By Mr. Sanjaya Bhatia
Our future is urban. By 2050, two-thirds of the world’s population will be living in urban settings. The cities that we live in now and the cities of the future need to be safe spaces where people prosper and flourish. But cities across the globe are challenged by increasing disaster and climate risk. Extreme weather events have doubled over the past 20 years and are hitting cities with increasing frequency and intensity. Rapid and unplanned for population growth in cities can lead to the construction of risk-averse housing, schools and hospitals, and often at the cost of the environment. Internally displaced people displaced both by conflicts and natural hazards, escape to the cities, exacerbating inequality and straining cities’ capacity to provide accessible public services.
Local governments are both responsible for planning to alleviate risk, including through land use planning and other tools, as well as being and are the first responders when disaster strikes. Now, faced with unprecedented challenges rising by systemic risk, more than ever, local political and government leaders are in search of viable, cost-effective and sustainable solutions.
During the COVID-19 disaster, cities are on the frontline in managing complex scenarios arising from response to disease outbreaks and addressing the cascading socio-economic impacts as well as concurrent emergencies. The World Bank estimates that “about 100 million people will likely fall into poverty due to the impact of the pandemic. Many of these ‘new poor’ will be people living in cities.” Additionally, “Local authorities are expected to have 15% to 25% less revenues next year” due to the acute contraction of economic activities.
The COVID-19 pandemic highlights that cities need to transition to a “new normal”. Local authorities can use this as an opportunity to shape new and innovative policies that strengthen resilience.
Changing risk in a changing world
The nature of risk has changed. With the increasing complexity of human, economic and political systems (e.g., the international financial system, communications and information technology, trade and supply chains, megacities and urbanization) and how they interact with natural systems (marine, land and air) – risk has become increasingly systemic.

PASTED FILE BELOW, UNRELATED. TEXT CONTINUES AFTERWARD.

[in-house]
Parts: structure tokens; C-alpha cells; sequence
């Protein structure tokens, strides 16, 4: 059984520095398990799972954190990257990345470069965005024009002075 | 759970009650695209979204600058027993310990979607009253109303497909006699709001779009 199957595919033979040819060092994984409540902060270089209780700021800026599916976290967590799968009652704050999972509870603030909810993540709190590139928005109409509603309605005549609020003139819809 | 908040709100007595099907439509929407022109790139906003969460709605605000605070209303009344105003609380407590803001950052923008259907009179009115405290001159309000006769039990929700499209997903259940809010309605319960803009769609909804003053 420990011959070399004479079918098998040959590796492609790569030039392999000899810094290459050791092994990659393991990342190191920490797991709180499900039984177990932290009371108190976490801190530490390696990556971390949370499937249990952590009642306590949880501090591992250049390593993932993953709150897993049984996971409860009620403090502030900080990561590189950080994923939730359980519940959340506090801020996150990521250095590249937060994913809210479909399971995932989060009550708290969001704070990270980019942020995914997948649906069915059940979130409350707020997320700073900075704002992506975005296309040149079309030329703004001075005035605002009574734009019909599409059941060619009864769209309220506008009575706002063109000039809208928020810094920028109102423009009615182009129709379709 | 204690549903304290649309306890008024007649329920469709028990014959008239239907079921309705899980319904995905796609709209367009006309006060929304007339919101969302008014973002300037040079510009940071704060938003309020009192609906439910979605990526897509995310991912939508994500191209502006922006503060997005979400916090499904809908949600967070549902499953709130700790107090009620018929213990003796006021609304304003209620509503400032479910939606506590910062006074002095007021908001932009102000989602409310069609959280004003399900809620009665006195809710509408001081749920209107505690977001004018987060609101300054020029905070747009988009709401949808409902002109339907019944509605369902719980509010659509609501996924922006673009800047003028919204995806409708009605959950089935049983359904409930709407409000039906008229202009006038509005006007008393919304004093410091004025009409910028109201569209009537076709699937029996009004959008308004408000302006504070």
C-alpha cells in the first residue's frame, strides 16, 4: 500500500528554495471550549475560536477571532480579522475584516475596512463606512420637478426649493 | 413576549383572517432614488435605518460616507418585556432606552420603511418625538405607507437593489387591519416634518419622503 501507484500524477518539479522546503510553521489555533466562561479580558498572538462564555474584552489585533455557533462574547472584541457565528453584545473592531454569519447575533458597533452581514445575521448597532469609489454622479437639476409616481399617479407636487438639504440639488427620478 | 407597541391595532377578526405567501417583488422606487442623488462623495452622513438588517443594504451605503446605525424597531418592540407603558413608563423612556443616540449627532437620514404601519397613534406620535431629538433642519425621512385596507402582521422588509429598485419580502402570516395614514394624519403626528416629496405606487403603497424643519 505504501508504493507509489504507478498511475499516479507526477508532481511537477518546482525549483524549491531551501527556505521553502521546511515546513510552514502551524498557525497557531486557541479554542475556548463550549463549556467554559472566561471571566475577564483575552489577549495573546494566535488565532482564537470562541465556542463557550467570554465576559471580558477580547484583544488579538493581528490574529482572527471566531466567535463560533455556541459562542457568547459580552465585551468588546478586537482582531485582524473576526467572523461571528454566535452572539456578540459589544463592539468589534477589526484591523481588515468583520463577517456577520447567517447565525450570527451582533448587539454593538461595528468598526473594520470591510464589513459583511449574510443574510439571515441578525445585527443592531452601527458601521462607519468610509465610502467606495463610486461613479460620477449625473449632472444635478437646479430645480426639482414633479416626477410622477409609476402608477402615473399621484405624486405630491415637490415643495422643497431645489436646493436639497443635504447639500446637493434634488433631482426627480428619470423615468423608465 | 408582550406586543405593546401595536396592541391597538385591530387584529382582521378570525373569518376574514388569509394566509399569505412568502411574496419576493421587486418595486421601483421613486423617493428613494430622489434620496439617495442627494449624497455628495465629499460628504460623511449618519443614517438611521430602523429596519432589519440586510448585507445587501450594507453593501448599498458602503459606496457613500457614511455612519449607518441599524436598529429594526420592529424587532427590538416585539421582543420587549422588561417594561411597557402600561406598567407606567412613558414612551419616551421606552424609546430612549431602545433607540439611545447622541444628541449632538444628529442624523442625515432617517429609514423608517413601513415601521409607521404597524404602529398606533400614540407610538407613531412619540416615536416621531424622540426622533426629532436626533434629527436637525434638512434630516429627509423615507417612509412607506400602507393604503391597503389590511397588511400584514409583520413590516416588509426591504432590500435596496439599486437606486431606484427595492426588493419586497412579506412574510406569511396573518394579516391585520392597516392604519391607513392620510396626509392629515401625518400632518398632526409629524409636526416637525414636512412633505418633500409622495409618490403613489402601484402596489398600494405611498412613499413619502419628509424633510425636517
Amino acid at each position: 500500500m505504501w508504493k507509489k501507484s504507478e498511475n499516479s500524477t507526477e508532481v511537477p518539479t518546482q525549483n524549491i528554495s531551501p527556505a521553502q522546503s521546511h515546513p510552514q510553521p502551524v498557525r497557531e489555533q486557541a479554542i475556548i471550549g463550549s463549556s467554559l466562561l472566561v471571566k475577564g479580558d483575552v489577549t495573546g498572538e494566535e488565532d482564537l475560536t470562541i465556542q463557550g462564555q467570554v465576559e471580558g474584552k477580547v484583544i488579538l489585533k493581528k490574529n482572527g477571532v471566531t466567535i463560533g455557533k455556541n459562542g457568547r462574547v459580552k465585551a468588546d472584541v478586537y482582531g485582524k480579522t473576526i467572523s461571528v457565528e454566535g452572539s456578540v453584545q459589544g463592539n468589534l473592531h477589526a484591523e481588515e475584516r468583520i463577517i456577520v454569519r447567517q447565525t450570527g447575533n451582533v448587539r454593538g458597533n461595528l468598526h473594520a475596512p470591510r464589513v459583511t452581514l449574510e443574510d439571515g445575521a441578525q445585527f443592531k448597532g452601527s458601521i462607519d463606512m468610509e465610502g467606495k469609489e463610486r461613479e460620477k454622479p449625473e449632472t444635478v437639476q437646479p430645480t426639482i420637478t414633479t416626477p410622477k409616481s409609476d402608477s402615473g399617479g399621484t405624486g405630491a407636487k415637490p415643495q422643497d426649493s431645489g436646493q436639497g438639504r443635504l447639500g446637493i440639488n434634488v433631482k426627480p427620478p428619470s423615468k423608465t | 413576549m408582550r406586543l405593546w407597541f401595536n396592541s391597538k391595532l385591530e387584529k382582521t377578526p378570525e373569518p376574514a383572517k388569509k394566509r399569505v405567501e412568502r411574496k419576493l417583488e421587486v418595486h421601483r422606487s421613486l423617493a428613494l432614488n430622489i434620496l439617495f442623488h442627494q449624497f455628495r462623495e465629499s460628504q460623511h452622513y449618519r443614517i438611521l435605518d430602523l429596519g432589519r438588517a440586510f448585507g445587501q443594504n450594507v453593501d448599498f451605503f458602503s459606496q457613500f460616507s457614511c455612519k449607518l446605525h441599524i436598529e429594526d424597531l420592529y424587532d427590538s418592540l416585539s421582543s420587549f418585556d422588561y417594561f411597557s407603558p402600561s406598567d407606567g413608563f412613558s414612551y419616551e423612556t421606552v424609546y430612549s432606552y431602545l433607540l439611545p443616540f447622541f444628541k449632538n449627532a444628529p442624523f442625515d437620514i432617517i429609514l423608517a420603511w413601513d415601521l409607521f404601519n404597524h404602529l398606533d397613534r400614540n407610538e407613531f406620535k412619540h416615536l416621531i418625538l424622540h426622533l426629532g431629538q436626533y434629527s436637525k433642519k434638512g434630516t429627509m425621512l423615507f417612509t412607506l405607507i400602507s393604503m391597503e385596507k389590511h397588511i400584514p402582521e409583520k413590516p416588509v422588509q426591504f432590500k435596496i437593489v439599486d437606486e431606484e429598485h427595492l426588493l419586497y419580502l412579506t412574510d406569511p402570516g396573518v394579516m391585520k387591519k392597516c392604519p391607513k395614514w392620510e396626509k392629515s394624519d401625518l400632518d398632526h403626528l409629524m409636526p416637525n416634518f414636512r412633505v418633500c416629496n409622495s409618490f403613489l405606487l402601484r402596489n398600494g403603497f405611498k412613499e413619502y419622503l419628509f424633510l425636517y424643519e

This means whilst risk may start out one way, because of its dynamic nature it may often combine with or cascade into another risk. Climate change due to global warming is now contributing to environmental degradation and biodiversity loss with corollary impacts on crop yields and food production, international trade, financial market volatility and political instability. We also have NATECH1 disasters where, for example, an extreme weather event realizes a “hidden’ technological risk”, causing the partial or full disabling of a national power grid with cascading impacts on business continuity, critical infrastructure and civil security or disruption of basic services.
We can no longer afford a hazard-by-hazard risk reduction approach. Risk cannot be departmentalized or made the responsibility of just one public service provider or responder. Local planning bodies with multi-sectoral and multi-stakeholder representation must be involved that assume an all-of-service provider approach. And cities must plan not just to reduce risk, but to invest in resilience building: allowing systems, services and people to respond to crisis, cope with shocks and stresses and rebound.
A tool for resilient infrastructure
Promoting this approach, an easy-to-use tool is the Disaster Resilience Scorecard for Cities which provides a set of indicators that will allow local governments to monitor and review progress and challenges in the implementation of resilience and the Sendai framework for DRR. The Scorecard examines how critical infrastructure systems will cope with disasters the city might experience and how to manage risks caused by these outcomes. This should be addressed through measures including:
Assessment of capacity - Consider possible linkages between different systems (for example, impact if a hospital loses its power or water supply).
Liaising with, and building connections between infrastructure agencies (including those that may be in the private sector) to ensure resilience is considered appropriately in project prioritization, planning, design, implementation and maintenance cycles.
For emergency management infrastructure, assessment of “surge” capacity, which refers to the ability to deal with suddenly increased loadings from law-and-order issues, casualties, evacuees and so on.
MCR2030 website: https://mcr2030.undrr.org/
Mr. Sanjaya Bhatia is head of the UN Office for Disaster Risk Reduction (UNDRR) Office for Northeast Asia (ONEA) & Global Education and Training Institute (GETI)
The views and opinions expressed in this blog are those of the author and do not necessarily reflect those of the Coalition for Disaster Resilient Infrastructure (CDRI).